Grief and Bereavement

Grief and Bereavement

Grief and Bereavement

Grief and Bereavement

Stages of Grieving

Elizabeth Kubler Ross identified common stages of grieving. Understanding them can help the grieving process; so you know that what you are experiencing is normal when it feels abnormal.

  1. Denial. Grieving people describe this as a feeling of unreality. They might be performing a routine task but it doesn’t feel real.
  2. Anger. Anger might feel as though it is coming out of nowhere, or you might be understandably angry that you have lost someone.
  3. Sadness. This is what most people probably recognise as grief. Grieving people describe a feeling of emptiness or an aching chasm in their chests. It is like a hole has opened up that was once filled with the person they have lost.
  4. Acceptance. Life without the lost person, for most of the time, seems to be back to normal; as much as it can be given you have lost someone.

People don’t progress through these stages neatly or in order. You might go through all these phases in a day or in an hour; and you might go from Acceptance to Anger without seeming to realise why.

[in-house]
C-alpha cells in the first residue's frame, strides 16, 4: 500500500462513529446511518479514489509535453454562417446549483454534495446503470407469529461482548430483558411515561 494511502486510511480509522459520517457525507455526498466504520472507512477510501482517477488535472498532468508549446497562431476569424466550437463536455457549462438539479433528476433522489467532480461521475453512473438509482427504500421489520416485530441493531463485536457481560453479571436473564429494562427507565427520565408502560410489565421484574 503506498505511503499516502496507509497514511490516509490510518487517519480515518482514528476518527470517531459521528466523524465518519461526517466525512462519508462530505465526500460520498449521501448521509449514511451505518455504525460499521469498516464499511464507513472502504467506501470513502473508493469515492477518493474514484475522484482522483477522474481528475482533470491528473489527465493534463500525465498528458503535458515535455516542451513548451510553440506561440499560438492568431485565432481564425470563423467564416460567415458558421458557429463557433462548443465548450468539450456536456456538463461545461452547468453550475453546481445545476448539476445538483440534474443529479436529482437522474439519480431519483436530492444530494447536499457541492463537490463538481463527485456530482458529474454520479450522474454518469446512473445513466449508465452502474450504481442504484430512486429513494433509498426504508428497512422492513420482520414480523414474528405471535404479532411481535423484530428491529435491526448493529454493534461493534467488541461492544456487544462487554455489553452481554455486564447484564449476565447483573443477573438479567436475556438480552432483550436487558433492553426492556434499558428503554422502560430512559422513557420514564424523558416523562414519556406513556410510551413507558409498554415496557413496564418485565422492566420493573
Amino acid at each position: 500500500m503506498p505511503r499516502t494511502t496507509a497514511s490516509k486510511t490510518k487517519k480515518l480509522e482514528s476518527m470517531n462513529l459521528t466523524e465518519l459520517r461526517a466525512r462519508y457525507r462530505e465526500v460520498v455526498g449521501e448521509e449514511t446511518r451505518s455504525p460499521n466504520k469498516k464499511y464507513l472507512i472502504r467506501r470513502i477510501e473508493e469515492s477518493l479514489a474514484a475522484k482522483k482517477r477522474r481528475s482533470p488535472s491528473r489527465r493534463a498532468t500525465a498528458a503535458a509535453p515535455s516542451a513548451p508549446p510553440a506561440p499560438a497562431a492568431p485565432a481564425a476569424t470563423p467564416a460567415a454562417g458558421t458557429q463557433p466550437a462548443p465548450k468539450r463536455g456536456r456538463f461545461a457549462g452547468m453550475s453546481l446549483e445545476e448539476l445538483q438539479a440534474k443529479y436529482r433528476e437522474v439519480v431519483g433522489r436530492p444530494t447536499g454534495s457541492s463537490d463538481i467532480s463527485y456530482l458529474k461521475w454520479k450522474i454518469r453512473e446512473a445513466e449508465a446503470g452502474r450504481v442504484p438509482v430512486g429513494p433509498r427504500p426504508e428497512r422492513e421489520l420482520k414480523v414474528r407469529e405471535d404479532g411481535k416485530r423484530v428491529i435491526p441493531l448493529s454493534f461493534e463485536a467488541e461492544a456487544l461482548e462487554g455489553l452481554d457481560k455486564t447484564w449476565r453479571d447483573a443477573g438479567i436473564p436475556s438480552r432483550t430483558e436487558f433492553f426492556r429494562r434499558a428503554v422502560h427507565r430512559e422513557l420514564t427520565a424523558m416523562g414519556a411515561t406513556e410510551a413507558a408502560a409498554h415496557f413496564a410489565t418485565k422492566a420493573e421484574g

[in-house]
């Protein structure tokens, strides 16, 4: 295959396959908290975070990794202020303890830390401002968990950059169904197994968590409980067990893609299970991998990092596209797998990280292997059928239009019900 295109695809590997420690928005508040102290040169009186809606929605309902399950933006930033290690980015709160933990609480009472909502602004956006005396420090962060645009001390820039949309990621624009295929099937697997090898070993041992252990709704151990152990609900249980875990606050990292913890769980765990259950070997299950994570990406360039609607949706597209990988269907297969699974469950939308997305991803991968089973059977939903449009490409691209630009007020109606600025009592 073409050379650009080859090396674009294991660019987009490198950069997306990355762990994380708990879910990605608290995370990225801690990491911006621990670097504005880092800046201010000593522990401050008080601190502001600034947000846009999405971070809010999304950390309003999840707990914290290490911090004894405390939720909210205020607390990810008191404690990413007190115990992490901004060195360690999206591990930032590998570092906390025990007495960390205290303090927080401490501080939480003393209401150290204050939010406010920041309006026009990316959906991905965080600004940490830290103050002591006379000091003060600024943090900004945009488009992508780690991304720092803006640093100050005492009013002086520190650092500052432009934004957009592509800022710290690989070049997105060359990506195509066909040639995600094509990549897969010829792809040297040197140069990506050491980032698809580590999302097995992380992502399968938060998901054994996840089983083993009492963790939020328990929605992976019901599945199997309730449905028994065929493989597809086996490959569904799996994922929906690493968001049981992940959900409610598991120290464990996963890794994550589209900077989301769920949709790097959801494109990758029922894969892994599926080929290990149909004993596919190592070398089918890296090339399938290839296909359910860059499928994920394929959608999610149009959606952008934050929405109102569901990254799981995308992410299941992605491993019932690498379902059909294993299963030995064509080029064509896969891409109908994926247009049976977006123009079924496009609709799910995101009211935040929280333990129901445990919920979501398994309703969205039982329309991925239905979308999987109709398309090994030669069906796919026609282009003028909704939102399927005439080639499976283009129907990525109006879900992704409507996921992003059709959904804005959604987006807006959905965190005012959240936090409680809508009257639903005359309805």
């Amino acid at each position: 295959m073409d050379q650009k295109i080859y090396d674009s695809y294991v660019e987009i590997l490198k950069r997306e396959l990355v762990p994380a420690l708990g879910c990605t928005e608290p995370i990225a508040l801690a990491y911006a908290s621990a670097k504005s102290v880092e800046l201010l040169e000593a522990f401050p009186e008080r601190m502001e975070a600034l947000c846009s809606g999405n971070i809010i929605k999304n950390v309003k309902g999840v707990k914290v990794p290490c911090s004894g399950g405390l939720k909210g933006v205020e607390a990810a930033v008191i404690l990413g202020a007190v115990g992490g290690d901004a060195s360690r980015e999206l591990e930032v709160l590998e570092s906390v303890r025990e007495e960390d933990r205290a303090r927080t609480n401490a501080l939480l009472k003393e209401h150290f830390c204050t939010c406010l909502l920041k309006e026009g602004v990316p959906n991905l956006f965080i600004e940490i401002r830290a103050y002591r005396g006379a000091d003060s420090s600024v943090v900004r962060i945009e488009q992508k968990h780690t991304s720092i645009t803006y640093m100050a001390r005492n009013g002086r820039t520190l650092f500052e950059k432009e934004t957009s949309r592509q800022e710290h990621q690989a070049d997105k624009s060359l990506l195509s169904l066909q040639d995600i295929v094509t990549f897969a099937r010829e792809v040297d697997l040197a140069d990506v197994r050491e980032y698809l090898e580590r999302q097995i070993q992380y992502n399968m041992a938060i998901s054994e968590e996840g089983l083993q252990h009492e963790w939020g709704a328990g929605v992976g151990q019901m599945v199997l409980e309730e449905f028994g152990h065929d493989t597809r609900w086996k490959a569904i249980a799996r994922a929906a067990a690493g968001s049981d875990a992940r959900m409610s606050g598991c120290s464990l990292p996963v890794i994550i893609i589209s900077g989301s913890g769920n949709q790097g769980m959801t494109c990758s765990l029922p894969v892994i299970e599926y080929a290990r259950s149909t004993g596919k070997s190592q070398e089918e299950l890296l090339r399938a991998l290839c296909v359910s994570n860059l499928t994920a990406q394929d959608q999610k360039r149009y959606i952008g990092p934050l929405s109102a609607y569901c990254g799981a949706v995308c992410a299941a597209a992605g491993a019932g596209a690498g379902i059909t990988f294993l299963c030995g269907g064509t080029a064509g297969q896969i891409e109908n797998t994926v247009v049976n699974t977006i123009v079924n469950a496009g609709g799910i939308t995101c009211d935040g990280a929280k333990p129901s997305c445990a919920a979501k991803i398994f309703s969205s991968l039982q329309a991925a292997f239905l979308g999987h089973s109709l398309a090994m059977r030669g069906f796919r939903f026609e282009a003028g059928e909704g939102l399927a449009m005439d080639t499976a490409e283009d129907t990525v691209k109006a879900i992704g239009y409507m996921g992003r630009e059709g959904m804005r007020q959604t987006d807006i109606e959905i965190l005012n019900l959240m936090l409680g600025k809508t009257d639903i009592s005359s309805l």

You might be very sad, so sad that you find it hard to get out of bed and to function; when others who are grieving seem to have skipped this stage all together.

Ways it Affects People

People grieve in different ways. Some people are very private about their grief and may not want others to see.

Grieving is hard work. Much of your resources and coping capacity will be taken up with the hard work of grieving. Things that once came easily to you might be hard. It might be difficult for you to concentrate: you might be unable to follow the plot of a movie. You might find that you get tired easily or no matter how much you sleep you are still tired.

Family conflict is common when a family is grieving. Everyone is doing the hard work of grieving and their capacity is also reduced. Their ability to deal with differences and usual strains in family relationships is diminished.

The amount of time that people grieve differs greatly. It might be weeks before you have an hour that feels normal to you, or you might have a few days of feeling as though you are functioning okay again and then something will trigger you to plummet back into despair and it might feel like you have lost that person all over again.

You might spend hours every day thinking about the person you lost and it might be some time before you go a whole day without thinking about that person. Anniversaries of important dates will be difficult for many years, birthdays, Christmases and family occasions will bring back memories of the loved one you have lost.

Although you might take two steps forward and one back, if you keep doing the hard work of grieving, you will recover and you will return to some kind of normality.

Your EAP counsellor can help you tremendously with grieving.

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